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Interregional risk sharing and fiscal redistribution in unified Germany

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  • Falko Jü�en

Abstract

This article provides empirical evidence of interregional risk sharing in unified Germany. The focus is on two related questions. First, to what extent do private institutions and the public sector provide insurance against idiosyncratic shocks to individual regions? Second, to what extent does the public sector reduce long-term differences between regions? While the federal government channel is not found to have a stabilising effect, private capital flows provide almost complete insurance against short-term shocks. In sharp contrast, the fiscal transfer system achieves a substantial reduction of long term disparities between regions. These results show that fiscal transfers in unified Germany are mainly concerned with redistribution in favor of depressed regions rather than providing insurance against idiosyncratic shocks. Copyright (c) 2006 the author(s). Journal compilation (c) 2006 RSAI.

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Bibliographic Info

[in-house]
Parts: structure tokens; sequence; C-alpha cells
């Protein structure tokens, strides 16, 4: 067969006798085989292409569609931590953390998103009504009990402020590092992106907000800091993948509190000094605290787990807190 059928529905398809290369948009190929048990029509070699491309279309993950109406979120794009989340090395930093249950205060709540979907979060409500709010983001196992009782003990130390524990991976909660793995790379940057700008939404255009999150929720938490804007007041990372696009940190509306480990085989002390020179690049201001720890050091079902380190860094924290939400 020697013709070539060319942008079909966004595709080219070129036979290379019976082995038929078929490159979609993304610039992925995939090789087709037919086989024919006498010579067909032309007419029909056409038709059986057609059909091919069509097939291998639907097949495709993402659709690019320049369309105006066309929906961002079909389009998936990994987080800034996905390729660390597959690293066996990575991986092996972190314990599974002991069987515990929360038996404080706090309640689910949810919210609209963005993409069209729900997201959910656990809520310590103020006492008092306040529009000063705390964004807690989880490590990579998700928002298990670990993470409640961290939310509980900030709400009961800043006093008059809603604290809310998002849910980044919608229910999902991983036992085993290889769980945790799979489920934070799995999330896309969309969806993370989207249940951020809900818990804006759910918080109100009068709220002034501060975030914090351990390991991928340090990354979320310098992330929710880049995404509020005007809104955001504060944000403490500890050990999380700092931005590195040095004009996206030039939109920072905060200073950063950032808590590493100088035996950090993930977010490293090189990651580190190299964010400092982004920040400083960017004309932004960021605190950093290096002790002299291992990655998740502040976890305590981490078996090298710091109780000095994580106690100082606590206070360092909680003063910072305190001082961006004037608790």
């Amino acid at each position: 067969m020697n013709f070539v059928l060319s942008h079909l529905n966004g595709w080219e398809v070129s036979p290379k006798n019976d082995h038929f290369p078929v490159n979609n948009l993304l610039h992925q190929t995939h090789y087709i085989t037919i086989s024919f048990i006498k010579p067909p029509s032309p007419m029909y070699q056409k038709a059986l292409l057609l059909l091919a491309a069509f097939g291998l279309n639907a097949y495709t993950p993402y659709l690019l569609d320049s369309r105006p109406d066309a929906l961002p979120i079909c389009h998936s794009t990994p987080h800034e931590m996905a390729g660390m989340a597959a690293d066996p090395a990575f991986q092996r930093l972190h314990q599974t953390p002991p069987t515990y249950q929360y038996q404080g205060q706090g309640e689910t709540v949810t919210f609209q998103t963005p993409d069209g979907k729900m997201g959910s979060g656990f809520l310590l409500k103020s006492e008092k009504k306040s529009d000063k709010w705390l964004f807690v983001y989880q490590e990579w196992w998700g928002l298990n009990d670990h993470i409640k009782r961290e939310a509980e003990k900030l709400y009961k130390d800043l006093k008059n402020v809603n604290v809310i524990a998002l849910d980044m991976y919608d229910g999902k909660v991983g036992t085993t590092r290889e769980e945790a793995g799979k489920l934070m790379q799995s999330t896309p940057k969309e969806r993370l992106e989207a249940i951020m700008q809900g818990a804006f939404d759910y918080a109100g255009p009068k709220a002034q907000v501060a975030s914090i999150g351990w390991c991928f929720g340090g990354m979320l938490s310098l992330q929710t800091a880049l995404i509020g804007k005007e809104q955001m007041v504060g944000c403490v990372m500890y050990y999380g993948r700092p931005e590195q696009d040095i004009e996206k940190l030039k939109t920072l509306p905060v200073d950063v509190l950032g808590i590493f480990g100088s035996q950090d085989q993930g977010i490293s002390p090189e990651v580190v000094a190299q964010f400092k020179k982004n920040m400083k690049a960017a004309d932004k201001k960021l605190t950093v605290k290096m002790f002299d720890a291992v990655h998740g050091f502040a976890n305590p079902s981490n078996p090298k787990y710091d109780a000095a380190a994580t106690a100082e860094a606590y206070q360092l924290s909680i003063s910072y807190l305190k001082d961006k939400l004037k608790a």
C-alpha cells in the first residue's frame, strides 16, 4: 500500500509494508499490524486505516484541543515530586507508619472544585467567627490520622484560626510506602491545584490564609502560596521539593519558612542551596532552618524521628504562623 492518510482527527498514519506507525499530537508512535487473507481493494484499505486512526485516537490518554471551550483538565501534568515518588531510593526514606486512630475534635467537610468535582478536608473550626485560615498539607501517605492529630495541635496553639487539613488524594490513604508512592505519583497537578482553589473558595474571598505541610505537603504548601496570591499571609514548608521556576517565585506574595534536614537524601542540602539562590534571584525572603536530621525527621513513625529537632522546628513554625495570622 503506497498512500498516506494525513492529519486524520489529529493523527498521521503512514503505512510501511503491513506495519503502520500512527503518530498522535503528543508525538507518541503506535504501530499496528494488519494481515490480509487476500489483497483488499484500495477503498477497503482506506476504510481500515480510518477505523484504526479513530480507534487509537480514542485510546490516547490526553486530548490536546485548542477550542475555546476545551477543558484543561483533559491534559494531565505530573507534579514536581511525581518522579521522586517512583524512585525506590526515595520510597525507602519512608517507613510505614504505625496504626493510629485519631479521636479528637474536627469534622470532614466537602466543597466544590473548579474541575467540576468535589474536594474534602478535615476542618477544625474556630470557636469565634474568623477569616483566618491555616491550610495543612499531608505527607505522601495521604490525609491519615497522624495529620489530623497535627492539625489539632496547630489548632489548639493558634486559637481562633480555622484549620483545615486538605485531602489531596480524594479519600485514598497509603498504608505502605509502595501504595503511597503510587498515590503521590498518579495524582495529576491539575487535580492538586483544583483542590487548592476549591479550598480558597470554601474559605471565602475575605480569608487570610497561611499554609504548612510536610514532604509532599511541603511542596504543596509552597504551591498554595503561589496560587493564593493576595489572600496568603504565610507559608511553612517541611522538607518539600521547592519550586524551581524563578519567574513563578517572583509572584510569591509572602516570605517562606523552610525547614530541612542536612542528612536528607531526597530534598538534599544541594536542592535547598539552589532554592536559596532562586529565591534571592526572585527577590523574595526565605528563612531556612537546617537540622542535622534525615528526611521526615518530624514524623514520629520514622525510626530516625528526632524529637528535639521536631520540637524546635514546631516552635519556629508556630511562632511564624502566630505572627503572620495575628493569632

Article provided by Wiley Blackwell in its journal Papers in Regional Science.

Volume (Year): 85 (2006)
Issue (Month): 2 (06)
Pages: 235-255

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Handle: RePEc:bla:presci:v:85:y:2006:i:2:p:235-255

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Web page: http://www.blackwellpublishing.com/journal.asp?ref=1056-8190

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  1. Pierfederico Asdrubali & Soyoung Kim, 2000. "Dynamic Risk Sharing in the United States and Europe," Econometric Society World Congress 2000 Contributed Papers, Econometric Society 1621, Econometric Society.
  2. Bernard Fingleton & Enrique López-Bazo, 2006. "Empirical growth models with spatial effects," Papers in Regional Science, Wiley Blackwell, Wiley Blackwell, vol. 85(2), pages 177-198, 06.
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Cited by:
  1. Hepp, Ralf & von Hagen, Jürgen, 2009. "Fiscal federalism in Germany: Stabilization and redistribution before and after unification," ZEI Working Papers B 01-2009, ZEI - Center for European Integration Studies, University of Bonn.

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